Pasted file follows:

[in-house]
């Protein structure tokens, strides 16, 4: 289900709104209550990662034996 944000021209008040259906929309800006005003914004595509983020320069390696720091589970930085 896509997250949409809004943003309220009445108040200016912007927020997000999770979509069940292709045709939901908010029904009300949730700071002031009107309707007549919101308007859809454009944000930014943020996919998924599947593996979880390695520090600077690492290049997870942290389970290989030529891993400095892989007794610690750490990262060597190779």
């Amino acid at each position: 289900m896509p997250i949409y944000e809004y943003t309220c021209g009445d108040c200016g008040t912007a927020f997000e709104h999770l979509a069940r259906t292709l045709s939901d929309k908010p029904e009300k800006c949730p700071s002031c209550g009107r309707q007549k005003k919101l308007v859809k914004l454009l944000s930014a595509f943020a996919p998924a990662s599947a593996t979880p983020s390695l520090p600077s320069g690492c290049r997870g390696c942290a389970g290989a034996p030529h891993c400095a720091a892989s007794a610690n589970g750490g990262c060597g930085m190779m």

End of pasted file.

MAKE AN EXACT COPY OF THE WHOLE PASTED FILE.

[in-house]
């Protein structure tokens, strides 16, 4: 289900709104209550990662034996 944000021209008040259906929309800006005003914004595509983020320069390696720091589970930085 896509997250949409809004943003309220009445108040200016912007927020997000999770979509069940292709045709939901908010029904009300949730700071002031009107309707007549919101308007859809454009944000930014943020996919998924599947593996979880390695520090600077690492290049997870942290389970290989030529891993400095892989007794610690750490990262060597190779």
């Amino acid at each position: 289900m896509p997250i949409y944000e809004y943003t309220c021209g009445d108040c200016g008040t912007a927020f997000e709104h999770l979509a069940r259906t292709l045709s939901d929309k908010p029904e009300k800006c949730p700071s002031c209550g009107r309707q007549k005003k919101l308007v859809k914004l454009l944000s930014a595509f943020a996919p998924a990662s599947a593996t979880p983020s390695l520090p600077s320069g690492c290049r997870g390696c942290a389970g290989a034996p030529h891993c400095a720091a892989s007794a610690n589970g750490g990262c060597g930085m190779m």